Introduction to the FBAR Penalty Dispute:
In a significant decision, the U.S. Supreme Court recently ruled the penalty for violating the “Report of Foreign Bank and Financial Accounts” (FBAR) rules applies on a per-report basis, rather than a per-account basis. This decision brings clarity to a previously divided area of law, as the Fifth Circuit and Ninth Circuit reached opposing conclusions on the matter. The case at the center of this ruling is Bittner v. United States, No. 21-1195 (S. Ct. February 28, 2023)1
Background on FBAR Reporting Requirements:
FBAR refers to the annual reporting requirement for U.S. persons who have a financial interest in or signature authority over foreign bank accounts, brokerage accounts, or other financial accounts. The reporting requirement applies when the aggregate value of all foreign accounts exceeds $10,000 at any time during the calendar year. Failure to file an FBAR report can result in civil and criminal penalties, depending on the nature and severity of the violation.
The Controversy of the FBAR Penalty:
The FBAR penalty structure has been a source of legal controversy in recent years. The main point of contention revolved around whether the penalty for violating the reporting requirements should be applied on a per-account basis or a per-report basis.
The Fifth Circuit held that the penalty should be applied on a per-account basis, which would result in higher penalties for those with multiple accounts. Conversely, the Ninth Circuit held the penalty should be applied on a per-report basis, leading to potentially lower penalties overall.
Supreme Court’s Decision in Bittner v. United States:
In the Bittner case, the Supreme Court resolved this split by ruling the penalty for violating the FBAR rules should be applied on a per-report basis. The Court examined the language and purpose of the statute, as well as the legislative history, to arrive at its decision.
The Court reasoned that applying the penalty on a per-report basis aligns with the intent of the law, which is to ensure proper disclosure of foreign accounts, rather than to punish individuals for each account they possess. Additionally, the Court noted a per-report penalty structure would provide a more equitable approach, as it would not unduly penalize individuals with multiple accounts.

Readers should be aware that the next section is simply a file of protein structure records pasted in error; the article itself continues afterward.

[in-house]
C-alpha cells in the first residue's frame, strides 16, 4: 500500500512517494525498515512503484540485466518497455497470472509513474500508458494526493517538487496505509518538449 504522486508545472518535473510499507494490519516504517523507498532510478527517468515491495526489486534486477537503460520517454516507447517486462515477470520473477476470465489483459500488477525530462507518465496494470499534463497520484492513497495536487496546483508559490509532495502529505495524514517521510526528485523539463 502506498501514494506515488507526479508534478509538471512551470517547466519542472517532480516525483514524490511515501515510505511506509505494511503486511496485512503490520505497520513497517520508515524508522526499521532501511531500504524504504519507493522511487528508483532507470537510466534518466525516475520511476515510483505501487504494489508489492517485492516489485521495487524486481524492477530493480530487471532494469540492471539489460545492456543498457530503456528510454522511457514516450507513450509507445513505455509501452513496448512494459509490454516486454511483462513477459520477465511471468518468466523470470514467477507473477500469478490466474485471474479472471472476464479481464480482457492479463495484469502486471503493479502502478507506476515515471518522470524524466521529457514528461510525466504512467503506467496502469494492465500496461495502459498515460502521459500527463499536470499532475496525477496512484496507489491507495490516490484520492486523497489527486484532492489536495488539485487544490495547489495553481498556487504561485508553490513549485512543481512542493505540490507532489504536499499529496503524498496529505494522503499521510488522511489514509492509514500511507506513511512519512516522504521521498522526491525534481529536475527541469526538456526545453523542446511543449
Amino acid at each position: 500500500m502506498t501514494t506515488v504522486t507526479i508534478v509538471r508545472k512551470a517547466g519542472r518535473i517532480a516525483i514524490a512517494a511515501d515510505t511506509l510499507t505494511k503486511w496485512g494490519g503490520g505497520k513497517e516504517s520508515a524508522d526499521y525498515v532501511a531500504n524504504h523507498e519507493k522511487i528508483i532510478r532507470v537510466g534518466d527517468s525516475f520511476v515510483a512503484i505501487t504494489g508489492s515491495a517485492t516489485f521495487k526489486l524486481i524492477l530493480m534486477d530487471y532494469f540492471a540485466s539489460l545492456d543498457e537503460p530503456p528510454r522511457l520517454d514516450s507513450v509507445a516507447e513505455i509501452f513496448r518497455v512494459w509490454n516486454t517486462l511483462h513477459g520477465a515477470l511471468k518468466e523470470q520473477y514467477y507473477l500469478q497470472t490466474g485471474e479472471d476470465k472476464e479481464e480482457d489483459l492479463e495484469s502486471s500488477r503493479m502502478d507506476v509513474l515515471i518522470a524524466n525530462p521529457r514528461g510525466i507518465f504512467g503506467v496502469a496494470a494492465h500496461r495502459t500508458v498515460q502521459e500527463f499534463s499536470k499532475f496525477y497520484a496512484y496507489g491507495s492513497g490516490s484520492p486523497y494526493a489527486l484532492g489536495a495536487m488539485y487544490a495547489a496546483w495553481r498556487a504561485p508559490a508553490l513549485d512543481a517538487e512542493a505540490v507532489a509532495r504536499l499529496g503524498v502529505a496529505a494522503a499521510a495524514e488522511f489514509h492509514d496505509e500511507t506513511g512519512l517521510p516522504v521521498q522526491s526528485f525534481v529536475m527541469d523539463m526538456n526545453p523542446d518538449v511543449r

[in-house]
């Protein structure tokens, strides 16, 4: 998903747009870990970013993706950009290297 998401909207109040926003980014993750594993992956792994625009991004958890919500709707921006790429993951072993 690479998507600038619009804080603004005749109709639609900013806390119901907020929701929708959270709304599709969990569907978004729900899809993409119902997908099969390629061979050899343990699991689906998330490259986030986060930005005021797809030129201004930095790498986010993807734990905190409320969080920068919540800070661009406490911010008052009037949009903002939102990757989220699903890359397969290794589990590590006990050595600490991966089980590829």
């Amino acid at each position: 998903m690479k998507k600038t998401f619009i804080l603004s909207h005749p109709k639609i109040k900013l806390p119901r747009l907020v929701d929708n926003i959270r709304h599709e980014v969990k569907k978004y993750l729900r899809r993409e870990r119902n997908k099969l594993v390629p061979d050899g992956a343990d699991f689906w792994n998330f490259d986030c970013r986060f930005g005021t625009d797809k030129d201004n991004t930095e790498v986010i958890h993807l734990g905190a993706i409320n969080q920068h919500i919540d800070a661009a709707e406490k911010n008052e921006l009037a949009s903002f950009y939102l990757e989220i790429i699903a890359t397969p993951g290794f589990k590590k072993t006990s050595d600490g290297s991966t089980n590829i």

Implications of the Supreme Court’s Ruling:
The Supreme Court’s decision in Bittner v. United States has several important implications for individuals subject to FBAR reporting requirements and their advisors:
• Greater clarity: The Court’s decision resolves the ambiguity surrounding the FBAR penalty structure and brings uniformity to the application of penalties across the United States. This allows taxpayers and advisors to better understand the consequences of failing to file an FBAR report.
• More equitable penalties: By applying the penalty on a per-report basis, the Supreme Court has ensured the penalties are more equitable and not overly punitive for those with multiple accounts. This approach recognizes the primary goal of the FBAR reporting requirements is to promote transparency, rather than to impose excessive penalties on taxpayers.
• Potential impact on future cases and settlements: The Bittner decision will likely impact ongoing FBAR-related litigation and could influence the negotiation of settlements in cases involving FBAR violations. Taxpayers who have been assessed penalties on a per-account basis may have grounds to challenge those assessments, potentially leading to reduced penalties.
• Importance of compliance: The Supreme Court’s decision underscores the importance of FBAR compliance. Taxpayers with foreign accounts should ensure they understand their reporting obligations and should consult with tax advisors to ensure they are meeting these requirements.
Conclusion of the FBAR Penalty Dispute:
The Supreme Court’s decision in Bittner v. United States provides much-needed clarity on the application of penalties for violating FBAR reporting requirements.If you have questions or concerns regarding the proper disclosure and reporting of your overseas holdings, please call the experienced RJS LAW international tax attorneys at 619-595-1655 of contact us via the web RJS LAW to schedule a free consultation.
Written by Andrea Cisneros Valdez, Esq., LL.M.
1Bittner v. United States, No. 21-1195 (S. Ct. February 28, 2023)